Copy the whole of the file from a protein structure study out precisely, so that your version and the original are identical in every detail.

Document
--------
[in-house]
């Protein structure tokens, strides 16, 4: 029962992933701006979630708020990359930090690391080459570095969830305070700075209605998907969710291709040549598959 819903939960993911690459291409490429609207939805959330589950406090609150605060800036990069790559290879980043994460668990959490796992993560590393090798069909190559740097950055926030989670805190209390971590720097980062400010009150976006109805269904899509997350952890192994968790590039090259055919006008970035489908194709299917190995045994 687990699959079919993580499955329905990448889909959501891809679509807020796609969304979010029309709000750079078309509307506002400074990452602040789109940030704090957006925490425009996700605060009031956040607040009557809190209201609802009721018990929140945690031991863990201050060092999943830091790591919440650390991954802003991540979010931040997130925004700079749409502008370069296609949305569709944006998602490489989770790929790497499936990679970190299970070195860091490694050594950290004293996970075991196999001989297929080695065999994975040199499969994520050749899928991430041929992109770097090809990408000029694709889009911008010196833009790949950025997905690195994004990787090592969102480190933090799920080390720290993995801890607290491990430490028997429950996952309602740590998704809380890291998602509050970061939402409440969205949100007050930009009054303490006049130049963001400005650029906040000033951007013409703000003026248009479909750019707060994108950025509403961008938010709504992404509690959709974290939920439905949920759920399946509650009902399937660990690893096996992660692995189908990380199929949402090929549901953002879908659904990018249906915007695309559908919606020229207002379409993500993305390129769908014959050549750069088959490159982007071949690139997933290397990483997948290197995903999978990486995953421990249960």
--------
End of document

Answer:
[in-house]
């Protein structure tokens, strides 16, 4: 029962992933701006979630708020990359930090690391080459570095969830305070700075209605998907969710291709040549598959 819903939960993911690459291409490429609207939805959330589950406090609150605060800036990069790559290879980043994460668990959490796992993560590393090798069909190559740097950055926030989670805190209390971590720097980062400010009150976006109805269904899509997350952890192994968790590039090259055919006008970035489908194709299917190995045994 687990699959079919993580499955329905990448889909959501891809679509807020796609969304979010029309709000750079078309509307506002400074990452602040789109940030704090957006925490425009996700605060009031956040607040009557809190209201609802009721018990929140945690031991863990201050060092999943830091790591919440650390991954802003991540979010931040997130925004700079749409502008370069296609949305569709944006998602490489989770790929790497499936990679970190299970070195860091490694050594950290004293996970075991196999001989297929080695065999994975040199499969994520050749899928991430041929992109770097090809990408000029694709889009911008010196833009790949950025997905690195994004990787090592969102480190933090799920080390720290993995801890607290491990430490028997429950996952309602740590998704809380890291998602509050970061939402409440969205949100007050930009009054303490006049130049963001400005650029906040000033951007013409703000003026248009479909750019707060994108950025509403961008938010709504992404509690959709974290939920439905949920759920399946509650009902399937660990690893096996992660692995189908990380199929949402090929549901953002879908659904990018249906915007695309559908919606020229207002379409993500993305390129769908014959050549750069088959490159982007071949690139997933290397990483997948290197995903999978990486995953421990249960």